Don’t push nuclear-armed Russia into a corner, says Lukashenko

Oct 14 (Reuters) – Belarusian President Alexander Lukashenko on Friday warned Ukraine and the West not to corner its ally Russia, saying Moscow has nuclear weapons for a reason.

In excerpts from an interview with the American television channel NBC published by the Belarusian state news agency, Lukashenko said: “The most important thing is not to corner your interlocutor and also your opponent. So you can’t cross those borders – those red lines, as the Russians say. You can’t cross it.”

Concerns have grown in the West that Russian President Vladimir Putin may resort to nuclear weapons, as a series of defeats by his forces in Ukraine have shifted the dynamics of the war in Kyiv’s favour.

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“As for nuclear weapons, every weapon is a weapon created for something,” Lukashenko was quoted as saying.

“Russia has clearly outlined its position: God forbid there will be an attack on the territory of the Russian Federation; in this case, Russia can use all kinds of weapons if necessary.”

Lukashenko has no say in Putin’s military decisions, but his comments served to underscore the heightened state of East-West tensions as the war nears the end of its eighth month.

TERRORISM WARNING

Putin unilaterally declared four Ukrainian regions as Russia last month, a move overwhelmingly condemned by the UN General Assembly this week, and said he will defend Russia’s “territorial integrity” by any means necessary, including nuclear weapons if necessary.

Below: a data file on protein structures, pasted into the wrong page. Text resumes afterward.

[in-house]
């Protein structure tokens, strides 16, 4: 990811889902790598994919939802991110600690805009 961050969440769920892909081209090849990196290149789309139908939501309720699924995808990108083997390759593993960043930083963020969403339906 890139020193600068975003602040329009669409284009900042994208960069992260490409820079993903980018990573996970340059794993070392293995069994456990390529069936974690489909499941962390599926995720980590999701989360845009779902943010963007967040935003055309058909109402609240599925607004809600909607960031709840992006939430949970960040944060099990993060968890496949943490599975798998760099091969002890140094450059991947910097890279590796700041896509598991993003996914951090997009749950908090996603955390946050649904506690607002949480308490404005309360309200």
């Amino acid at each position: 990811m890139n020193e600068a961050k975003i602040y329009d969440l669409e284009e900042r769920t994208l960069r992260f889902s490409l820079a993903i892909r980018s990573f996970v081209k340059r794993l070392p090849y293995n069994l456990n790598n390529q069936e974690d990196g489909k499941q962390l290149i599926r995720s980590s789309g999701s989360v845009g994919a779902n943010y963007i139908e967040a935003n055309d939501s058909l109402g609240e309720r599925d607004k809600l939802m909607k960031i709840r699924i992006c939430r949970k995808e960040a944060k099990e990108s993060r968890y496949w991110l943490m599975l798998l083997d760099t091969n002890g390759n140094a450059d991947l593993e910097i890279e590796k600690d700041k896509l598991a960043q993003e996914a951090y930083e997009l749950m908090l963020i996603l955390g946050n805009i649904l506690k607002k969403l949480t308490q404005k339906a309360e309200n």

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Lukashenko said separately he had put Belarus into what he called a state of heightened terror alert because of tensions at its borders.

He coupled the move with his announcement Monday that he had ordered Belarusian troops to deploy with Russian forces near Belarus’ southern border with Ukraine. The Belarusian Defense Ministry said the “Russian component of the regional grouping of armed forces” will arrive in Belarus in the next few days.

Allied with Moscow and sandwiched between Russia, Ukraine and three NATO countries, Belarus allowed Russia to use its territory as one of the launch pads for its February 24 invasion of Ukraine.

His recent troop movements have raised concerns in Kyiv and the West that Lukashenko may be about to deploy his army to support Russia’s stalled war effort.

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Political analysts say it’s an unattractive option for him, but that he may not be in a position to turn it down if Russian President Vladimir Putin demands it.

Belarus is politically and economically dependent on Russia, and Putin’s support helped Lukashenko survive mass pro-democracy protests in 2020. Lukashenko crushed the demonstrations and all leading opposition figures were imprisoned or forced to flee abroad.

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writing by Mark Trevelyan; Edited by Kevin Liffey and Gareth Jones

Our standards: The Thomson Reuters Trust Principles.

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